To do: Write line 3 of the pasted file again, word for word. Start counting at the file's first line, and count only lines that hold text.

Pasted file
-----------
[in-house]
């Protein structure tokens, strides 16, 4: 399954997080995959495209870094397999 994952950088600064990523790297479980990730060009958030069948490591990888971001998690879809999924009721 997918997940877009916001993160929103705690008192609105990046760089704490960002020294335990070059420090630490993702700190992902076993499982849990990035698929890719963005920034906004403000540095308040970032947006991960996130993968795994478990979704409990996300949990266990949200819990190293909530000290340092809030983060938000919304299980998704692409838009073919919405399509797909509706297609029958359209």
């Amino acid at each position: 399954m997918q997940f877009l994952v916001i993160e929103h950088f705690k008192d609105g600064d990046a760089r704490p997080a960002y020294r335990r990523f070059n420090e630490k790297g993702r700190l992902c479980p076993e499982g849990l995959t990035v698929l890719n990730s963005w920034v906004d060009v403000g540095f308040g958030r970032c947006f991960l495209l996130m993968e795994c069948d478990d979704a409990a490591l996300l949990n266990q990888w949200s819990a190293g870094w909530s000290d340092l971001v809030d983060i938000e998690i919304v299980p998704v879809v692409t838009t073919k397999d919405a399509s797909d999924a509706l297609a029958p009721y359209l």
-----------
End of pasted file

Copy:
């Amino acid at each position: 399954m997918q997940f877009l994952v916001i993160e929103h950088f705690k008192d609105g600064d990046a760089r704490p997080a960002y020294r335990r990523f070059n420090e630490k790297g993702r700190l992902c479980p076993e499982g849990l995959t990035v698929l890719n990730s963005w920034v906004d060009v403000g540095f308040g958030r970032c947006f991960l495209l996130m993968e795994c069948d478990d979704a409990a490591l996300l949990n266990q990888w949200s819990a190293g870094w909530s000290d340092l971001v809030d983060i938000e998690i919304v299980p998704v879809v692409t838009t073919k397999d919405a399509s797909d999924a509706l297609a029958p009721y359209l």